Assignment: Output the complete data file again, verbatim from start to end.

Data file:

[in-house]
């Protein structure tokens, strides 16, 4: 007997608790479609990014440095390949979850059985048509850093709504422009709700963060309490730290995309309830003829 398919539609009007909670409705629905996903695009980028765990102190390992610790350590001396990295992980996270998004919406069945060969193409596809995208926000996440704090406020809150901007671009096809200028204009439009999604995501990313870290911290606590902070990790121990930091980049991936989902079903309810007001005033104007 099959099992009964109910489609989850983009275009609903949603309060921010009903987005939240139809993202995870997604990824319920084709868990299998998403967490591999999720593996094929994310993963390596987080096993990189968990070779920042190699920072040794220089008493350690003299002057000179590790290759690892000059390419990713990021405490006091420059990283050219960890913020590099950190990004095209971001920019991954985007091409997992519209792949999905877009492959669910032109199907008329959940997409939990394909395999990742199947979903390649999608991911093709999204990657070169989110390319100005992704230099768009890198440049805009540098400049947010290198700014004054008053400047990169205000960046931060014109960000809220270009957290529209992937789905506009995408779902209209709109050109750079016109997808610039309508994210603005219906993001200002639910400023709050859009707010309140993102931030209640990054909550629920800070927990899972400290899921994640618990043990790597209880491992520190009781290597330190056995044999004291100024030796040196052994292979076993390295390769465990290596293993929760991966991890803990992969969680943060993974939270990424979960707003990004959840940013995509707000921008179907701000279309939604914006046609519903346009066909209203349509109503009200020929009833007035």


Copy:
[in-house]
């Protein structure tokens, strides 16, 4: 007997608790479609990014440095390949979850059985048509850093709504422009709700963060309490730290995309309830003829 398919539609009007909670409705629905996903695009980028765990102190390992610790350590001396990295992980996270998004919406069945060969193409596809995208926000996440704090406020809150901007671009096809200028204009439009999604995501990313870290911290606590902070990790121990930091980049991936989902079903309810007001005033104007 099959099992009964109910489609989850983009275009609903949603309060921010009903987005939240139809993202995870997604990824319920084709868990299998998403967490591999999720593996094929994310993963390596987080096993990189968990070779920042190699920072040794220089008493350690003299002057000179590790290759690892000059390419990713990021405490006091420059990283050219960890913020590099950190990004095209971001920019991954985007091409997992519209792949999905877009492959669910032109199907008329959940997409939990394909395999990742199947979903390649999608991911093709999204990657070169989110390319100005992704230099768009890198440049805009540098400049947010290198700014004054008053400047990169205000960046931060014109960000809220270009957290529209992937789905506009995408779902209209709109050109750079016109997808610039309508994210603005219906993001200002639910400023709050859009707010309140993102931030209640990054909550629920800070927990899972400290899921994640618990043990790597209880491992520190009781290597330190056995044999004291100024030796040196052994292979076993390295390769465990290596293993929760991966991890803990992969969680943060993974939270990424979960707003990004959840940013995509707000921008179907701000279309939604914006046609519903346009066909209203349509109503009200020929009833007035």